(image taken from NKFU)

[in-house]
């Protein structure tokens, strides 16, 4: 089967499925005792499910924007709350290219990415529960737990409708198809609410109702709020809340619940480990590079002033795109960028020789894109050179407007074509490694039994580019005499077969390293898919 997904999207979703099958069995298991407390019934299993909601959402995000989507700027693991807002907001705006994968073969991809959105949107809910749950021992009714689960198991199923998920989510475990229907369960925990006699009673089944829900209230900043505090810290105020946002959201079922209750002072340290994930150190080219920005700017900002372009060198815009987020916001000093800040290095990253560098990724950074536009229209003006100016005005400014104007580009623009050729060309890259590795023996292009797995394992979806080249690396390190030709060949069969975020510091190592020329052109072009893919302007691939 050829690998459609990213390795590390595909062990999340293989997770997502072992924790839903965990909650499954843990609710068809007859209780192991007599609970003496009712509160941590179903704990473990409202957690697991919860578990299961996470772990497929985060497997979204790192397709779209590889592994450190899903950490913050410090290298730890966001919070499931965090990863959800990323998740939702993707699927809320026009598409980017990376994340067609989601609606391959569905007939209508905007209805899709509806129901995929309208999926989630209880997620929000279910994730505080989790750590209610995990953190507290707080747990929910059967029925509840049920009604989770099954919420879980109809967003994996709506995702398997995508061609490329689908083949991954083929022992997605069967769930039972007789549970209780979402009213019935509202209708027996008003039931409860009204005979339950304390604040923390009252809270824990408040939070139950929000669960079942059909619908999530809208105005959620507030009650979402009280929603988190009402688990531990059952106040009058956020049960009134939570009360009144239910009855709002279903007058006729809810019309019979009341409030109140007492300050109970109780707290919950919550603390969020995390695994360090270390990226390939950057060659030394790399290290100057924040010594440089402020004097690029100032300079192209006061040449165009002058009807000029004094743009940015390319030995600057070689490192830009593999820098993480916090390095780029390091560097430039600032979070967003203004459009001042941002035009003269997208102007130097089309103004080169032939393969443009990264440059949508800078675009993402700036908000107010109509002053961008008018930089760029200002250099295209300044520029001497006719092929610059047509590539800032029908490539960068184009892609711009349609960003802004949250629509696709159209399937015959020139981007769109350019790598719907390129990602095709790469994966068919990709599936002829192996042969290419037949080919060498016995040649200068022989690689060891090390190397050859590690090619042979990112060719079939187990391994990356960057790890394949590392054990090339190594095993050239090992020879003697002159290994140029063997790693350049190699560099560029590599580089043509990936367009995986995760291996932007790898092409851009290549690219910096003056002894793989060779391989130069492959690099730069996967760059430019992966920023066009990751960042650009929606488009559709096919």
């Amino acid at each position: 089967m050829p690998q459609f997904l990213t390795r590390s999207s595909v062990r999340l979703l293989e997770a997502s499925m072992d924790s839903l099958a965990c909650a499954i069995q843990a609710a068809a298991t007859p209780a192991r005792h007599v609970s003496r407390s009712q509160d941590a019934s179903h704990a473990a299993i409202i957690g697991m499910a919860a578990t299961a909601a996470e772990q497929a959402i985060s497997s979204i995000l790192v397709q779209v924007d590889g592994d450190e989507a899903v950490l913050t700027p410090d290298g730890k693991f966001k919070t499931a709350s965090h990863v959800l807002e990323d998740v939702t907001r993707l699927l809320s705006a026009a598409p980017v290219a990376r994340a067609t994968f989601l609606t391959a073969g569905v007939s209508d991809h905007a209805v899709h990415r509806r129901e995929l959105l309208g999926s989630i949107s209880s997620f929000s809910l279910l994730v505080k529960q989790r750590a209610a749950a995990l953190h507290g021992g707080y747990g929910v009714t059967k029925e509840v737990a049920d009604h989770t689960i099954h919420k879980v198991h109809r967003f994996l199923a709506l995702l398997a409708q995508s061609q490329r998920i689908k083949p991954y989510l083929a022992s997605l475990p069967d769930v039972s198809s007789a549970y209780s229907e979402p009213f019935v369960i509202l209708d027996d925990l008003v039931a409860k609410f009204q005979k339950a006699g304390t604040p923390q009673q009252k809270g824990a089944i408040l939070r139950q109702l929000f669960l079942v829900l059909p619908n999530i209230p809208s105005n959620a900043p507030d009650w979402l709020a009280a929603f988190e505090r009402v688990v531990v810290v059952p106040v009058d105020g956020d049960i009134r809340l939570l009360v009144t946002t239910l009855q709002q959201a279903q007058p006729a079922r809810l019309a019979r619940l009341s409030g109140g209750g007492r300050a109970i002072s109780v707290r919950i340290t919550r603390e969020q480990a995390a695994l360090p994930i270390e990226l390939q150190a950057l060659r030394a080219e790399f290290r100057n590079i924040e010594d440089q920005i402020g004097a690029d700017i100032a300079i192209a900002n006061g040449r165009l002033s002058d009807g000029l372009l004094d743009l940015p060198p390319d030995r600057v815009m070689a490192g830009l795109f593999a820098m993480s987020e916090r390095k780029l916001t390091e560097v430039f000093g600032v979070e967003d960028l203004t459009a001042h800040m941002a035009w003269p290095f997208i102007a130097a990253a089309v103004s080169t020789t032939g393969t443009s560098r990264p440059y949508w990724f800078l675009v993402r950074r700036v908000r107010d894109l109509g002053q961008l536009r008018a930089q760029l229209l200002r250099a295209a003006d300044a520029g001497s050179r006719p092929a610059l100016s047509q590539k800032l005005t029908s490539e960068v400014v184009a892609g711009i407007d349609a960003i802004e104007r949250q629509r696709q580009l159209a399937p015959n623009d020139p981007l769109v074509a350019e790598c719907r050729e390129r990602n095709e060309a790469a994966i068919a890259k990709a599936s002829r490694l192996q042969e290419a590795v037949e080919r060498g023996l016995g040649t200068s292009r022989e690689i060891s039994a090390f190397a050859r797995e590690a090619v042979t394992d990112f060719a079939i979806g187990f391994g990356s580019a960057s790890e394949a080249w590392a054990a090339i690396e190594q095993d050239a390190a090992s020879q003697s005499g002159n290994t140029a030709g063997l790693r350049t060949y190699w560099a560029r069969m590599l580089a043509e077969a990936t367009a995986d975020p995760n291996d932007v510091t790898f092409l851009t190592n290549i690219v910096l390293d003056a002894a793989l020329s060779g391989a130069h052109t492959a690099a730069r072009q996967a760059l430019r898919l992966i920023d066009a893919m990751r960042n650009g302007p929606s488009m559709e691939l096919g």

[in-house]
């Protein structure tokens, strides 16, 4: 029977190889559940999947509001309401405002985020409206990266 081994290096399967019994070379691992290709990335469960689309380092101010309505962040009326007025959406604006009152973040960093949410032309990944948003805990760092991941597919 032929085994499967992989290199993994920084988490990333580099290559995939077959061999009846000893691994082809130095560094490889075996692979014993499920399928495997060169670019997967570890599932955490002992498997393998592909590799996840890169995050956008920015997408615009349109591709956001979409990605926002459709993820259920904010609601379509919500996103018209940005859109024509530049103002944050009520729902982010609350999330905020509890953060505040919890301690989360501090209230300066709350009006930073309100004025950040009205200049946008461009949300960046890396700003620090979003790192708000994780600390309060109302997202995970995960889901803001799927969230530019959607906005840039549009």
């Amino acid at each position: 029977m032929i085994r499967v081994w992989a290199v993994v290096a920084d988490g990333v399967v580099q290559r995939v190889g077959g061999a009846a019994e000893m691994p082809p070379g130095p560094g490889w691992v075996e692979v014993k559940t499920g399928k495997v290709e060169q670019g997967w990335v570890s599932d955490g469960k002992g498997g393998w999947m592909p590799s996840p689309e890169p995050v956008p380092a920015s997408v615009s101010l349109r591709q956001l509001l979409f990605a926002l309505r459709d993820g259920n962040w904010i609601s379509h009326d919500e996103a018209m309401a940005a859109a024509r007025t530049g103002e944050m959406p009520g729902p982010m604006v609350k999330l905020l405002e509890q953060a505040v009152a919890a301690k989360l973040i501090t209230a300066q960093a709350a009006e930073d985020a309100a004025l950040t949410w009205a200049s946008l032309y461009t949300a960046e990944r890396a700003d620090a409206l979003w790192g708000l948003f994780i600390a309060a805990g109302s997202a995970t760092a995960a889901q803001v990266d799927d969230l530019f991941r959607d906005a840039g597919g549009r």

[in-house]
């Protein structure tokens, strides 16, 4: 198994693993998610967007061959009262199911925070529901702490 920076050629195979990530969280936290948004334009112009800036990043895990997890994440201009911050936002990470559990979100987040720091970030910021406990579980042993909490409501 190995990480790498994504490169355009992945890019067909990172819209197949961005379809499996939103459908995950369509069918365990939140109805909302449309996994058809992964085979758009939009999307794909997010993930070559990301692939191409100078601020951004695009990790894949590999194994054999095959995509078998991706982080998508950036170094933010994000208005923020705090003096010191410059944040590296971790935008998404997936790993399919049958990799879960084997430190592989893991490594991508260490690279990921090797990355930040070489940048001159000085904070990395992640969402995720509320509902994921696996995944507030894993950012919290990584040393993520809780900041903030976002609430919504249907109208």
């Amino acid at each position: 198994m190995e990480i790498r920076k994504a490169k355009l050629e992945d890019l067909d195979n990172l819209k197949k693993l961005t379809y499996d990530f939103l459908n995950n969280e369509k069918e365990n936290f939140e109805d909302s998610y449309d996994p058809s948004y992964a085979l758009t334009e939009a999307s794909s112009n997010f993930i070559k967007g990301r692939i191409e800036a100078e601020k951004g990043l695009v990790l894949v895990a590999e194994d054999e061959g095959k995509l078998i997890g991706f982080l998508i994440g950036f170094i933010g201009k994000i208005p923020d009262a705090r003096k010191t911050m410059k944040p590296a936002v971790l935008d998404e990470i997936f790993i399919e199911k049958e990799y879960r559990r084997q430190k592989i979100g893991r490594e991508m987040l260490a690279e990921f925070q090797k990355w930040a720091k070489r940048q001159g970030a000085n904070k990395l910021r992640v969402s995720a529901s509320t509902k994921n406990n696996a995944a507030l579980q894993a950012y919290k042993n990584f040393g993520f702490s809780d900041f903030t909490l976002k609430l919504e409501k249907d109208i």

Today is the one hundred-seventeenth birthday of pioneering contemporary dancer and choreographer Martha Graham; apparently, particularly early in her influential, powerful, enduring career, she had an intense disdain for any documentation of her dances, whether film or still photography, believing that the moment should live and die on the stage. Thankfully, her beliefs evolved slowly, and some evidence and hints to the movement and costumes of her work can be discovered and enjoyed today. I wish I could see one of her performances live, in the flesh, but perhaps I can settle for, and be visually satisfied with, a re-interpretation with new contemporary dancers. It is strange, but my recent cultural exposure has been fueling a growing fury and fascination with the aesthetics movement of the early twentieth century, across a variety of media: Igor Stravinsky, Coco Chanel, Pablo Picasso, Man Ray, Edmund Dulac, Aubrey Beardsley, William Butler Yeats, F. Scott Fitzgerald. A vain, vicarious reach to a different, foreign, though ultimately continually pervasive, cultural, political, and socioeconomic milieu.